This is your Podcast Recommendation Post. I have a half hour commute every morning and evening, and I almost always listen to books on Audible. But between books, I usually plow through a bunch of podcasts. For a while I was listening to the History of Rome podcast, which I thoroughly enjoyed. But since the Roman Empire ended, so too did the podcast. So here’s your first tip: history podcaster Mike Duncan is back at it with Revolutions, “a weekly podcast series examining great political revolutions.”
The second tip also has a Roman connection: you should be listening to 99% Invisible with host Roman Mars. I just did a ten-show binge, and they were all good and getting better. As a product of the 1980s, I especially liked the show he did with the Planet Folks on Trading Places, the Dan Aykroyd/Eddie Murphy movie. If you don’t have time to listen to the podcast, here’s a written version of the basic story: What Actually Happens At The End Of ‘Trading Places’?
It’s really staggering how many good podcasts there are.
We know what bad drones can do, but what about the good ones? Sensefly is a company that can map a disaster site with a few hand-held robot planes. Their latest PR move is to map the Matterhorn with the same technology. It’s pretty remarkable. Watch the video.
You see this and you realize it’s is being done by a small company with limited funds. Soon, these things, and other robots like them, are going to be everywhere. I imagine they’ll be putting aerial survey pilots out of business just as soon as the FAA sorts out how to manage drones and people in the same airspace.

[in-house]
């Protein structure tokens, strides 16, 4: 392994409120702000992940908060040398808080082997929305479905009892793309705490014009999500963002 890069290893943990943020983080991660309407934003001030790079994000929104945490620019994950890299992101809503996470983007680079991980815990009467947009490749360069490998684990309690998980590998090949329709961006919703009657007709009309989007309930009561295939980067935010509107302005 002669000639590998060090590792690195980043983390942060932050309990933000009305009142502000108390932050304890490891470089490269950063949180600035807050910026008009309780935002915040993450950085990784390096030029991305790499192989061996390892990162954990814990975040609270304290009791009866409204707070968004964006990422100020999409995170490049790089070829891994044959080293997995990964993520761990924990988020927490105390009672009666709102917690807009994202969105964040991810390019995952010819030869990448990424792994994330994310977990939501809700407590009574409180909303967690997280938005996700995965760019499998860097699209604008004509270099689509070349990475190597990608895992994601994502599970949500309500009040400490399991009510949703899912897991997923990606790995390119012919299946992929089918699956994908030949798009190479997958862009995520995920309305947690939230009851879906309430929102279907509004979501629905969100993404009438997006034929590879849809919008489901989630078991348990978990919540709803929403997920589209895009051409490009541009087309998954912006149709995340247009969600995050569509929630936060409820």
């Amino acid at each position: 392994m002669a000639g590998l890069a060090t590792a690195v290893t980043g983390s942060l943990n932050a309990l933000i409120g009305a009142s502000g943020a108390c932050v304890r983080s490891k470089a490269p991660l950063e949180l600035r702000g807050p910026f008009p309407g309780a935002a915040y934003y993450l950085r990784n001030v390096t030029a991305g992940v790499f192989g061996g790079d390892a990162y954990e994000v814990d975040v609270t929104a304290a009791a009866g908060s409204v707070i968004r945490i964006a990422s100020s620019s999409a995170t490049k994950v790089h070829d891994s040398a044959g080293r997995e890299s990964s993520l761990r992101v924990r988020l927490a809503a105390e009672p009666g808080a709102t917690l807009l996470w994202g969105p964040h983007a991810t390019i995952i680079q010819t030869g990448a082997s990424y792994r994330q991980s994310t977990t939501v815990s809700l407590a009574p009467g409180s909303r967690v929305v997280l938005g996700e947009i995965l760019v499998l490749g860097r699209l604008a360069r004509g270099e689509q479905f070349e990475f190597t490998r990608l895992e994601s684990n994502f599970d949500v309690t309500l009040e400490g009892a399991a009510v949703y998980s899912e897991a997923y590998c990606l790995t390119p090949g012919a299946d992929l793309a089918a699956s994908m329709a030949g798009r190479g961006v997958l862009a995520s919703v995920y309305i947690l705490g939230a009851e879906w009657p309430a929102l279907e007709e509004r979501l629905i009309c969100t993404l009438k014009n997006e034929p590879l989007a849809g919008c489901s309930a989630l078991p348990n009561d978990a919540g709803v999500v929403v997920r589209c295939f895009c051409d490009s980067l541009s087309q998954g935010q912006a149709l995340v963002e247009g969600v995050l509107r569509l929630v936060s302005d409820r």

And while these guys map the earth, the underwater drones will be spanning the seven seas. Get ready for a data tsunami.
I’ve started to notice significant numbers of LED streetlights around my town. This makes me happy for a few reasons: the lights use less energy, they last longer, the color is more pleasant, and they dump less light overboard into the sky.
I was thinking of this when I saw a picture of Berlin taken at night. After all these years, you can still see the divide between the east and west. It’s nothing like North and South Korea, but still, what’s going on? Different kinds of lights originated with different governments long ago, and the difference persists. The orange lights in the east are sodium vapor streetlights (Natriumdampflampen!) whereas on the west they had the whitish mercury vapor lamps (Quecksilberdampflampen!).
It got me wondering what the US will look like five years from now as you fly across it at night. Perhaps the sickly orange grid (we like those sodium vapor lights too) will be replaced by a muted soft white lattice.
It’s easy to latch onto one version of a story and forget about it for a few years. For a long time LED lightbulbs and solar power were the fanciful dreams of tree huggers. While it’s true that they’re not going to free us from petroleum anytime soon, they are both making huge advances. Here is an encouraging report from Greentech Media: Four Charts That Prove the Future of Clean Energy Is Arriving. Once these technologies become good business choices on their own merits (that is, unsubsidized), they will blossom quickly.